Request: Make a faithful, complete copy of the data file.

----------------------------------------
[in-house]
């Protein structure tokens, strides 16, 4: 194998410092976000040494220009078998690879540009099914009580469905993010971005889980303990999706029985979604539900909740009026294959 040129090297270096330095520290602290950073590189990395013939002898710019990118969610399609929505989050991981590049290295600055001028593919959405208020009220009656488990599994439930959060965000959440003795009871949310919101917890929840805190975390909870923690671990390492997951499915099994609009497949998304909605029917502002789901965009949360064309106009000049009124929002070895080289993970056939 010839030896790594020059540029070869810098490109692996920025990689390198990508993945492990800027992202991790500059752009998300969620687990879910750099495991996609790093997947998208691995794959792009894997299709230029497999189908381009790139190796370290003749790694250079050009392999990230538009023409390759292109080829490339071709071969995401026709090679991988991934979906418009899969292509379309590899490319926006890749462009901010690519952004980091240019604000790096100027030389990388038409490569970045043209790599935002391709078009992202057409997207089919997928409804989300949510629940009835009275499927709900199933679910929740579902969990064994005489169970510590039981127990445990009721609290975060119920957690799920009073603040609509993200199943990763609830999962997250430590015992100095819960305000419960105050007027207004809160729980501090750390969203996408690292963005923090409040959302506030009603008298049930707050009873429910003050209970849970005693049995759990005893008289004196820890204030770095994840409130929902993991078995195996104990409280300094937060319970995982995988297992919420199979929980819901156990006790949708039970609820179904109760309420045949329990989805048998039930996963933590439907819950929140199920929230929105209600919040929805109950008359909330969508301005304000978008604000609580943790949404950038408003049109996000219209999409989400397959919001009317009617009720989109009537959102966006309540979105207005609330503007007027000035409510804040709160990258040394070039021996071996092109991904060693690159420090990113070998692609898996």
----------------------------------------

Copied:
[in-house]
């Protein structure tokens, strides 16, 4: 194998410092976000040494220009078998690879540009099914009580469905993010971005889980303990999706029985979604539900909740009026294959 040129090297270096330095520290602290950073590189990395013939002898710019990118969610399609929505989050991981590049290295600055001028593919959405208020009220009656488990599994439930959060965000959440003795009871949310919101917890929840805190975390909870923690671990390492997951499915099994609009497949998304909605029917502002789901965009949360064309106009000049009124929002070895080289993970056939 010839030896790594020059540029070869810098490109692996920025990689390198990508993945492990800027992202991790500059752009998300969620687990879910750099495991996609790093997947998208691995794959792009894997299709230029497999189908381009790139190796370290003749790694250079050009392999990230538009023409390759292109080829490339071709071969995401026709090679991988991934979906418009899969292509379309590899490319926006890749462009901010690519952004980091240019604000790096100027030389990388038409490569970045043209790599935002391709078009992202057409997207089919997928409804989300949510629940009835009275499927709900199933679910929740579902969990064994005489169970510590039981127990445990009721609290975060119920957690799920009073603040609509993200199943990763609830999962997250430590015992100095819960305000419960105050007027207004809160729980501090750390969203996408690292963005923090409040959302506030009603008298049930707050009873429910003050209970849970005693049995759990005893008289004196820890204030770095994840409130929902993991078995195996104990409280300094937060319970995982995988297992919420199979929980819901156990006790949708039970609820179904109760309420045949329990989805048998039930996963933590439907819950929140199920929230929105209600919040929805109950008359909330969508301005304000978008604000609580943790949404950038408003049109996000219209999409989400397959919001009317009617009720989109009537959102966006309540979105207005609330503007007027000035409510804040709160990258040394070039021996071996092109991904060693690159420090990113070998692609898996």